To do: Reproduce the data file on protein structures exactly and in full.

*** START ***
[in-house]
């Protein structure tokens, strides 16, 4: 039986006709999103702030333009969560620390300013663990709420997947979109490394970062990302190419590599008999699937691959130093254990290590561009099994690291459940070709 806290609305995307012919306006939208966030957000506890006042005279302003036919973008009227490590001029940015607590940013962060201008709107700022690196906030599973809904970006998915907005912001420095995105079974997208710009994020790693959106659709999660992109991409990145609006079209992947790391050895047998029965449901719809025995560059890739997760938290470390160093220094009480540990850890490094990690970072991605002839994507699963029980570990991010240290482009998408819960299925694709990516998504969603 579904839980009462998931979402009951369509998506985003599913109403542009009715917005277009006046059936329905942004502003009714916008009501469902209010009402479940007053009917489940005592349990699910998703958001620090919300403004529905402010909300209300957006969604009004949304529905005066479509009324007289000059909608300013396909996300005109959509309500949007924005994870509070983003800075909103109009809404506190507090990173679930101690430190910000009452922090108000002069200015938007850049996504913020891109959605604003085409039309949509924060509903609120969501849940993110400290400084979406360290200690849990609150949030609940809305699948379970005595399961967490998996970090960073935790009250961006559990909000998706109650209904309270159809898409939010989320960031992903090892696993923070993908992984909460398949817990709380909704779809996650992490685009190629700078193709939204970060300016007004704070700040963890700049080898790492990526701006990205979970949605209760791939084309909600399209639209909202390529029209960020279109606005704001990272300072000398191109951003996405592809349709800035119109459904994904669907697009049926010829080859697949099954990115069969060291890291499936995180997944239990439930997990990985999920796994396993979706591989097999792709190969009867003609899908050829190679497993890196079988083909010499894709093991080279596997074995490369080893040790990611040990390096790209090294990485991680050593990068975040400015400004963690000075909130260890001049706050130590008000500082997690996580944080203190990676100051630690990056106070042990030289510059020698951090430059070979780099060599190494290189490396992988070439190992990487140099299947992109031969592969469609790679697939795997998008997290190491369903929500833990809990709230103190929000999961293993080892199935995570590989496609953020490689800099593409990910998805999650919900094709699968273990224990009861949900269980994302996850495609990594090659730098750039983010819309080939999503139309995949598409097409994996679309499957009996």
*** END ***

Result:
[in-house]
């Protein structure tokens, strides 16, 4: 039986006709999103702030333009969560620390300013663990709420997947979109490394970062990302190419590599008999699937691959130093254990290590561009099994690291459940070709 806290609305995307012919306006939208966030957000506890006042005279302003036919973008009227490590001029940015607590940013962060201008709107700022690196906030599973809904970006998915907005912001420095995105079974997208710009994020790693959106659709999660992109991409990145609006079209992947790391050895047998029965449901719809025995560059890739997760938290470390160093220094009480540990850890490094990690970072991605002839994507699963029980570990991010240290482009998408819960299925694709990516998504969603 579904839980009462998931979402009951369509998506985003599913109403542009009715917005277009006046059936329905942004502003009714916008009501469902209010009402479940007053009917489940005592349990699910998703958001620090919300403004529905402010909300209300957006969604009004949304529905005066479509009324007289000059909608300013396909996300005109959509309500949007924005994870509070983003800075909103109009809404506190507090990173679930101690430190910000009452922090108000002069200015938007850049996504913020891109959605604003085409039309949509924060509903609120969501849940993110400290400084979406360290200690849990609150949030609940809305699948379970005595399961967490998996970090960073935790009250961006559990909000998706109650209904309270159809898409939010989320960031992903090892696993923070993908992984909460398949817990709380909704779809996650992490685009190629700078193709939204970060300016007004704070700040963890700049080898790492990526701006990205979970949605209760791939084309909600399209639209909202390529029209960020279109606005704001990272300072000398191109951003996405592809349709800035119109459904994904669907697009049926010829080859697949099954990115069969060291890291499936995180997944239990439930997990990985999920796994396993979706591989097999792709190969009867003609899908050829190679497993890196079988083909010499894709093991080279596997074995490369080893040790990611040990390096790209090294990485991680050593990068975040400015400004963690000075909130260890001049706050130590008000500082997690996580944080203190990676100051630690990056106070042990030289510059020698951090430059070979780099060599190494290189490396992988070439190992990487140099299947992109031969592969469609790679697939795997998008997290190491369903929500833990809990709230103190929000999961293993080892199935995570590989496609953020490689800099593409990910998805999650919900094709699968273990224990009861949900269980994302996850495609990594090659730098750039983010819309080939999503139309995949598409097409994996679309499957009996």